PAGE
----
Monday, March 13, 2017

Cold Oil French Fries

I read a recipe somewhere and while it caught my eye, I sorta dismissed it.  Then I caught the same, or similar, recipe in several other places and decided to give it a try, cooking french fries in cold oil . . . and it worked well!

One of the things I rarely make is fresh french fries.  I buy the bags of various frozen kinds and either bake or deep fry them.  The main reason is making french fries from scratch is annoying.  Cutting, soaking, drying, frying at one temp to cook the inside and then cranking up the heat and frying a second time to get the crisp exterior . . . see what I mean, a hassle and very annoying.  So I decided to give this cold oil method a try . . . and I, and my family, was pleasantly surprised.


  • 4-5 potatoes of various kinds.  Like Russets or Yukon Golds
  • 4, or so, quarts of vegetable oil (or peanut or safflower oil) Do not use olive oil, or any low smoke point oil
  • Salt

That's it, that's all it takes.


  • Cut the potatoes in sticks, about 1/4 to 3/8 inch cross-section.  You can go as big as a half inch, but any larger and I would worry about cooking time.  Don't worry about peeling them, the skin, especially on Yukon Golds are delicious fried.
  • Put the fries into a large dutch oven, or heavy bottom pan (to retain heat)
  • Cover by at least an inch in oil, but don't get too close to the top or the oil might boil over once you get it near cooking temp.
  • Turn on the burner to med-high and step away -- not far, you have oil on the stove, but don't mess with them.
  • After about 5 minutes the potatoes will be in a rolling boil. . . Do Not Touch Them.  If you do, they will start breaking apart, this is the point where they are at their most fragile..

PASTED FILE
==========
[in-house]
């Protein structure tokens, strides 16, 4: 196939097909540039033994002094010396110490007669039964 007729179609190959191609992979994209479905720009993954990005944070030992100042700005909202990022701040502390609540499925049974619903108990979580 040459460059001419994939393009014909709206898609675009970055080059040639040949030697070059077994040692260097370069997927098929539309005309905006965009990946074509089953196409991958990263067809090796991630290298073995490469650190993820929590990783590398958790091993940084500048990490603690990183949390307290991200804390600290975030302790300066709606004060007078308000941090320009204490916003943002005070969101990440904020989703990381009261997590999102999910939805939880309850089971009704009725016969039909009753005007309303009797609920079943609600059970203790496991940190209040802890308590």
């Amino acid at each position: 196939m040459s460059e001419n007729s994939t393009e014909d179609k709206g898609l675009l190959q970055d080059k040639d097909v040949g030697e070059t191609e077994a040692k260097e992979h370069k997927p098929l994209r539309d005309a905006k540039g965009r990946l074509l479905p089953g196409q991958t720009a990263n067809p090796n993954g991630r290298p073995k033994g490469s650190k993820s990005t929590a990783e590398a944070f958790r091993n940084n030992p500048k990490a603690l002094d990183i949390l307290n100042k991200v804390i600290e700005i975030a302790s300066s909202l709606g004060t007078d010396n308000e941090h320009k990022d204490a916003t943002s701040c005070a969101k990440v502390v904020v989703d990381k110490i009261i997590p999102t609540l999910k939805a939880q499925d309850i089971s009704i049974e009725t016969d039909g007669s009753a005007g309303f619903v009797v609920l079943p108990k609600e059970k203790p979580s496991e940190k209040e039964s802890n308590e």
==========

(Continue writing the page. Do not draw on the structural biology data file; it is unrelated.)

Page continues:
• After about 10-12 minutes they are hard enough to move around.  Be gentle, but stir them around, make sure none are sticking to the bottom of the pot or each other.
  • Keep cooking until they are nice and golden brown, my last batch took over 30 total minutes to cook.
  • Remove to a drain rack and salt immediately.  They may still be a bit soft, the brief draining time will cause them to firm up further.
  • Serve!

Delicious and crispy!  I do like to pull out a couple right when I think they are ready and test, but be careful, the oil is hot and so will the fries right out of the oil.

For some reason I was expecting them to be greasy, but to my surprise they were no greasier than the bagged fries when I deep fry them.  It does take longer than a bagged variety, but not all that much longer.  I also put a thermometer in the oil and make sure it doesn't get too hot (over 390F).  This way the oil doesn't start breaking down and after straining it through a couple of layers of cheesecloth, I can get several uses out of the oil . . . only for frying though.  Not sure how it would work in salad dressing.